When presented properly and taught properly, students are indeed able to grasp the meaning of "invert and multiply". Students are indeed able to learn and understand the concept of dividing 1/2 by 1/4, or 1/3 by 1/6 and "the reasoning" of "How many 1/4's are in 1/2?" And students are indeed able to identify the types of story problems where division of fractions is the preferred method to find the solution.

Read the entire article here.

. . . . . . . .

The article concludes with some excerpts from Roger Howe, Professor of Mathematics at Yale University, several of which will be quoted here:
"An important feature of algorithms is that they are automatic and do not require thought once mastered. Thus learning algorithms frees up the brain to struggle with higher level tasks."
". . . we suspect it is impractical to ask all children personally to devise an accurate, efficient, and general method for dealing with addition of any numbers -- even more so with the other operations. Therefore, we hope that experimental periods during which private algorithms may be developed would be brought to closure with the presentation of and practice with standard algorithms."

"We do not think it wise for students to be left with untested private algorithms for arithmetic operations -- such algorithms may only be valid for some subclass of problems. The virtue of standard algorithms -- that they are guaranteed to work for all problems of the types they deal with -- deserves emphasis."

Thursday, June 26, 2008

The "Real" Contest

Have you ever gotten into a "battle" only to find the opponent has changed and redefined all of the terms?

Have you noticed that the publishers often try to change the focus of the disagreements brought by parents. Or they change definitions and throw out new "standards" so that you and I may not even know what the real issues are.

As a lowly intermediate, elementary school math teacher, I often feel that I do not have the qualifications to step up and confront more "learned" people. I think that no one would even give me any time. However, if you won't listen to me, will you at least hear the words of math professors, who know far more than I, and who strongly oppose the teaching of the "fuzzy math"??

A few years ago when I first became aware of the "math wars" that had occurred, and were still occurring, all across the country, I was most impressed by the pleas of professors to rectify and rewrite curricula, professors such as Dr. Wayne Bishop, Dr. James Milgram, Dr. Wu, Dr. Bas Braams, and many more.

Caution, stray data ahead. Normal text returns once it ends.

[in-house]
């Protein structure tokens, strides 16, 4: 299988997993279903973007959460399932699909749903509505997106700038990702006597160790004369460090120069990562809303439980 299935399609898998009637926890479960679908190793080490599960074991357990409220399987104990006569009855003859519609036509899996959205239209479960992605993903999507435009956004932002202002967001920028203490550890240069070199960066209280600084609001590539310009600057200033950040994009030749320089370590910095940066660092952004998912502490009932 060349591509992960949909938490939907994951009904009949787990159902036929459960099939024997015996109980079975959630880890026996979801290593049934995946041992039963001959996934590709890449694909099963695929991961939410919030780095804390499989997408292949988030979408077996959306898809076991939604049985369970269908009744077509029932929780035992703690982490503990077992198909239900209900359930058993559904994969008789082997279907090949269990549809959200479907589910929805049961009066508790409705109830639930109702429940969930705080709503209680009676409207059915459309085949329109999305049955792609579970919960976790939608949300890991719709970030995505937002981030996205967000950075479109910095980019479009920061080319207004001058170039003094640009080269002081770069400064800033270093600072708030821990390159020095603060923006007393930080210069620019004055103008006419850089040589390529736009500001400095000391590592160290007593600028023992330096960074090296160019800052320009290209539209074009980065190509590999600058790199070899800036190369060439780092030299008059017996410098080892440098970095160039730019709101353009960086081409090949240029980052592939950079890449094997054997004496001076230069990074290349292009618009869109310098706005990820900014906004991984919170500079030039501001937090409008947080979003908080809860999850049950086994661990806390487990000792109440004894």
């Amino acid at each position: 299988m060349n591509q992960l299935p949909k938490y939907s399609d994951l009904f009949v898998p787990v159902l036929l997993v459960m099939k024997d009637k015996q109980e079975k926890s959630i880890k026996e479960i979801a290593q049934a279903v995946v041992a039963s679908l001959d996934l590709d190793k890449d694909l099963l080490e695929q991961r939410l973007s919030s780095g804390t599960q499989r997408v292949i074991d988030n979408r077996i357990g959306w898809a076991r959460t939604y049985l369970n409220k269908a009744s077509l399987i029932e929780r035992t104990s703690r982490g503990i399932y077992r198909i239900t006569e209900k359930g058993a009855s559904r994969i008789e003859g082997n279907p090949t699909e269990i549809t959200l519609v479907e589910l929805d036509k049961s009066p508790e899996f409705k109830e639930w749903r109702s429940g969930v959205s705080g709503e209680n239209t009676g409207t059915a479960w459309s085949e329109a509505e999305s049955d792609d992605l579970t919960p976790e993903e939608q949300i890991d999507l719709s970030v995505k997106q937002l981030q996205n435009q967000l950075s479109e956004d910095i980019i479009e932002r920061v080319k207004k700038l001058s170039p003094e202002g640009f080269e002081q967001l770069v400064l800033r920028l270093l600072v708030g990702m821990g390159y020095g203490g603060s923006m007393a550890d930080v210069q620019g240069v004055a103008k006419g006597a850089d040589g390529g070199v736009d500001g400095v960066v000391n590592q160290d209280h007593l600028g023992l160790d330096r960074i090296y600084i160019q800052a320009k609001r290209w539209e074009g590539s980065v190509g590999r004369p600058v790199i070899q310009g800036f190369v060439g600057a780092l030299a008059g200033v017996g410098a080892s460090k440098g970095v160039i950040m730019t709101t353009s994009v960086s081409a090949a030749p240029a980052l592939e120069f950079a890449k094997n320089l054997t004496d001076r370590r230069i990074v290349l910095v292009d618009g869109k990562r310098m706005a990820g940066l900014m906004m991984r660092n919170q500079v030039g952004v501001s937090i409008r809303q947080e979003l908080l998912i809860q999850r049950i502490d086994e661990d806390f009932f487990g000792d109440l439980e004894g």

Below are a few quotes from Ralph A. Raimi, professor emeritus of mathematics of the University of Rochester, describing the "real contest" in this "math wars" saga and the folly of expecting children to "discover" formulas and procedures on their own.

"But there is a contest, a serious one, and not the one suggested by catch phrases handed out by the publishers of the reform programs. It is not a contest between rote-memorization of meaningless symbols and deep understanding of problem-solving strategies. . . "

"The real contest in Penfield - and hundreds of other school districts across the country - is between mathematics and non-mathematics, between academic content and childish time-wasting, between what children can learn and what the present Penfield curriculum is pretending to have them "develop." A good mathematics program takes advantage of the mathematical discoveries of thousands of years of civilized effort, while Penfield has them counting with sticks, starting history all over again."

And the following from Raimi is scripted so purely and simply, so precisely and beautifully and is certainly worthy of notice. I'll even go so far as to say it is worthy of putting to memory.

"The systems of decimal and fraction notation are marvels of compressed information, intellectual advances that Euclid did not have available. Arithmetic is not trivial mathematics, and it certainly will not be "discovered" by school children. It must be taught and practiced."

The entire article, entitled "Why American Kids Aren't Learning Math," may be found here

The Ant and the Grasshopper (a modern day story)

Alongside a trail in the open Field of Mathe, a Grasshopper was lazing about, discovering and coloring patterns to his heart's content. A lone Ant passed by, bearing along, with great toil and rigor, a bag of corn he was planning to store, yet singing as he labored. Because he knew the facts, he had accurately analyzed his problem, quickly calculated his needs, while carefully considering the 'rithms' of the seasons.

"Why not stop and discover patterns with me," said the Grasshopper, "instead of toiling and moiling (grasshopper speak for "drilling and killing") your life away? You'll be much happier sitting and chitting about your work than making your repetitious rounds." The Grasshopper continued, "That Trail of Boredom you are on becomes the Path of Monotony just over the hill, you know." (Surely, he thought, this was a factor the Ant had not considered.)

But the Ant was undeterred. And he wasted not a step, still singing as he 'plotted' along, for practice had made his search for the missing factors all the easier.

"By the way, my feelers are 'Connected' to my feelings, you see?" said the Grasshopper, everyday still lazing on the trail. "I'm feeling soooo good about my discoveries. I need to be writing about the work I'm going to be doing after I finish discovering what I'm supposed to learn to do. Care to join me?"